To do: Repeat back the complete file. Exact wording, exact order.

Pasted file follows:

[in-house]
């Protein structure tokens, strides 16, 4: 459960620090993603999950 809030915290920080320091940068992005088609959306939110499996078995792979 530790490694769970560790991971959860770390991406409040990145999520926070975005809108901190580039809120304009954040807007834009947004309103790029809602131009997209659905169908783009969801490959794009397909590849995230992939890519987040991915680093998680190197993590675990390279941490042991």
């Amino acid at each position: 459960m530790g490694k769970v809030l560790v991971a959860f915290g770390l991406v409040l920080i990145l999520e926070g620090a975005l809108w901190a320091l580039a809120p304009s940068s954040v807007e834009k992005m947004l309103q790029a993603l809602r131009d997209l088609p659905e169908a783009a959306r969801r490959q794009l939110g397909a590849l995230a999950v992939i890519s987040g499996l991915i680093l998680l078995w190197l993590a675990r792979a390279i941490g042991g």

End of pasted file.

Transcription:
[in-house]
């Protein structure tokens, strides 16, 4: 459960620090993603999950 809030915290920080320091940068992005088609959306939110499996078995792979 530790490694769970560790991971959860770390991406409040990145999520926070975005809108901190580039809120304009954040807007834009947004309103790029809602131009997209659905169908783009969801490959794009397909590849995230992939890519987040991915680093998680190197993590675990390279941490042991």
């Amino acid at each position: 459960m530790g490694k769970v809030l560790v991971a959860f915290g770390l991406v409040l920080i990145l999520e926070g620090a975005l809108w901190a320091l580039a809120p304009s940068s954040v807007e834009k992005m947004l309103q790029a993603l809602r131009d997209l088609p659905e169908a783009a959306r969801r490959q794009l939110g397909a590849l995230a999950v992939i890519s987040g499996l991915i680093l998680l078995w190197l993590a675990r792979a390279i941490g042991g």